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Anyone that has been actively involved in the real estate market has likely encountered a probate sale at some point. Properties sold in probate court can be a fantastic deal because they are often priced much lower than other homes and are priced to sell. Purchasing a probate property can be risky as the sales often take longer than traditional real estate transactions because of disputes between the surviving family members and the Court system.

Probate sales are usually represented by an estate attorney or a representative of the estate, and they sell the property of a homeowner who has passed away either with or without a will, depending on how the decedent’s estate was prepared. The role of the attorney for the estate is to assist in the distribution (liquidation) of the assets of the estate to the named beneficiaries.

In a probate sale, the estate attorney works with a real estate agent that is selected by the executor of the estate. Many potential buyers are often drawn in by the budget-friendly pricing of the real estate but purchasing a property that is probate is not for everyone. The properties are usually in need of repair and upgrades, as in many circumstances, the decedent did not consistently maintain or upgrade features of the property.  

When a potential buyer makes an offer that is accepted by the executor of the Estate, the purchase process officially commences. Presuming that an Estate has been opened for the decedent and Letters of Office have been issued to the Executor of the Estate, the Executor has the power (under the Letters of Office) to sign documents as they relate to the closing on behalf of the estate for the sale of the property. In Illinois, the process from offer acceptance to closing generally extends between 30-45 days depending on the buyer’s lender approving the loan. However, once the loan is approved, the Executor will attend the closing with the attorney and complete the necessary documentation to complete the sale.

However, the Executor’s role does not conclude when the sale is final. The Executor then has to account and issue proceeds checks to the beneficiaries that are listed in the decedent’s will and the attorney for the estate of the decedent will need to file an accounting with the Court both when the estate is opened, and a final accounting after the assets have been liquidated to demonstrate to the Court that the property has been distributed in accordance with the distributions listed in the decedent’s will. When the final accounting has been completed and presented to the Court, the decedent’s estate can be formally closed.

Probate home sales can be more involved than a regular real estate transaction and can provide potential buyers with the property at a much lower price. Anyone considering making an offer on a probate property should seek the assistance of a knowledgable real estate agent and an attorney who is well versed in probate sales.

There is a common misconception that real estate transactions do not ever end up in Court. However, real estate transactions are contracts in the purest sense and parties can fail to uphold their contractual duties, which can result in a real estate transaction appearing before a Judge for a decision as such relates to a potential breach.

When a real estate contract is signed by a buyer and a seller, there are disclosures and representations that must be made by the seller. They must disclose the condition of the property including but not limited to, compliance with local municipality codes and regulations, tax exemption status on the property, and the presence (or absence) of potentially harmful substances in the property such as radon or mold. Sometimes a buyer terminates a contract on the eve of closing, and the seller is preparing to close on their own purchase and needs the funds from their sale to move onto their new home but now cannot do so. The above are examples of some of the potential breaches that can occur in a real estate transaction; both buyers and sellers have remedies available to them, and it is best to consult with your attorney to determine the best next course of action in the event of a breach.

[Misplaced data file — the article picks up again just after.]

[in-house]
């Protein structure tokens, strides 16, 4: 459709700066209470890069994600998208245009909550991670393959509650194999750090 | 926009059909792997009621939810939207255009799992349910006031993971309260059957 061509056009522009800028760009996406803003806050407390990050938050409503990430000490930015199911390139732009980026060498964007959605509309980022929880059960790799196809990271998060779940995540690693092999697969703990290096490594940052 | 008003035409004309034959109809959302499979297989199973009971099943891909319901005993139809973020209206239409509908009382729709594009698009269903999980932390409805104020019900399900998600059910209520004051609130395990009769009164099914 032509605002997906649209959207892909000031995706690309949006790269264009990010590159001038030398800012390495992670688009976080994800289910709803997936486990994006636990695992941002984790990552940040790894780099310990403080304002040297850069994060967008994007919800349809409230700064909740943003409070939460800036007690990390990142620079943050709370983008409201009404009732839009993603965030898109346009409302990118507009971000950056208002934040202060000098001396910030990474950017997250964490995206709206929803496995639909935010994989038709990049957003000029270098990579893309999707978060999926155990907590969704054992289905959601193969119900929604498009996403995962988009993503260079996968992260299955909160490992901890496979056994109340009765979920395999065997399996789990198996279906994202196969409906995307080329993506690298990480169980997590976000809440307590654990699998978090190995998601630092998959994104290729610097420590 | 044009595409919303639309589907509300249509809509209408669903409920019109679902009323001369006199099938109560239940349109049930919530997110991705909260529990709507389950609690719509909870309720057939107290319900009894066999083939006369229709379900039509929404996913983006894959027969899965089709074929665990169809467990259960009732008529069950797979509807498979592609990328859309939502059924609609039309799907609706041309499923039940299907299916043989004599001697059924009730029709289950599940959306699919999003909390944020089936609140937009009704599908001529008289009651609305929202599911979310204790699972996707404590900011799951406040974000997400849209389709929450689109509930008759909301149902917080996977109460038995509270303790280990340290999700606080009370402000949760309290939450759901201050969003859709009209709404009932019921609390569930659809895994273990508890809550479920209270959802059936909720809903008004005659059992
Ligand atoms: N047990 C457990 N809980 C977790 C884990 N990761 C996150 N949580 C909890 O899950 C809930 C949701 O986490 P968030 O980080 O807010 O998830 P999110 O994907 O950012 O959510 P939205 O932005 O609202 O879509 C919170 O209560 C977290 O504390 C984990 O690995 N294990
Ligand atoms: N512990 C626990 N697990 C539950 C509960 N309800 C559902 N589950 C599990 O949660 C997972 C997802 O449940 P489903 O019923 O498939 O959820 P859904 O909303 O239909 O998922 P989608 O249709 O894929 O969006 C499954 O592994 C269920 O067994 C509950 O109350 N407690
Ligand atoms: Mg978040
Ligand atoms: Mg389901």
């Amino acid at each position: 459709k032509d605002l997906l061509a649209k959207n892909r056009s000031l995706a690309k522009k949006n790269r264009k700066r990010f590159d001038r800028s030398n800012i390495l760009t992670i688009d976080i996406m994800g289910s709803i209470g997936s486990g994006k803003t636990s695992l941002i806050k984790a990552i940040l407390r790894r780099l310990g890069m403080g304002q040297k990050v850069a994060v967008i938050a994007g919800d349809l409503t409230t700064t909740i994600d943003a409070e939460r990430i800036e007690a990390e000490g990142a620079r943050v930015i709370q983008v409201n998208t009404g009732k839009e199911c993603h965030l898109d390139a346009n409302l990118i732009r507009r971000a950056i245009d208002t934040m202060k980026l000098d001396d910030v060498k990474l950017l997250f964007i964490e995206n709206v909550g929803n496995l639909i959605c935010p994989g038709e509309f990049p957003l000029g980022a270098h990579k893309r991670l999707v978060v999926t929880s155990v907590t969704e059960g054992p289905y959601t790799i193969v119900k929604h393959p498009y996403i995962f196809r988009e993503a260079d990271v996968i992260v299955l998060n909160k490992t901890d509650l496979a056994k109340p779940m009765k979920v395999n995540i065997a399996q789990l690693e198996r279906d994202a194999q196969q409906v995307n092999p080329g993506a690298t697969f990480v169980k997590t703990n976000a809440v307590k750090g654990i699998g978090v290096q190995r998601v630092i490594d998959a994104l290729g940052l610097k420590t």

When you are the buyer, and the seller misrepresents something that you do not learn about until you take possession of the property, what is your recourse? First, you need to consult with your attorney that assisted you with your closing and determine if there is an actionable basis for a lawsuit, as sometimes, the expense of litigation outweighs the remedy that you will recover. Second, if your attorney does determine that there was a material breach by the seller, then depending on the extent of the breach, you will need to file a lawsuit in the appropriate court based on the actions or omissions of the seller(s). Every case is different, and it is imperative to understand that simply because you contend that there was a breach (and you may be correct in your contention), the Court may not always agree with your position. Thus, it is imperative to ensure that you consult your attorney and thoroughly review the facts of the matter before proceeding with litigation.

When you are the seller and the buyer breaches, the process is very similar. You as the seller need to consult with your attorney to determine if what the buyer has done is a material breach of the contract and if the matter is worth pursuing in Court. You should have a very thorough conversation with your attorney as it relates to the potential outcomes and ramifications of filing suit against a buyer for a potential breach and whether it is worth filing suit or minimizing your losses and moving forward. Again, it is the skill and knowledge of your attorney who will be in the best position to provide you with the possible courses of action and the potential results that should assist you in making an informed decision.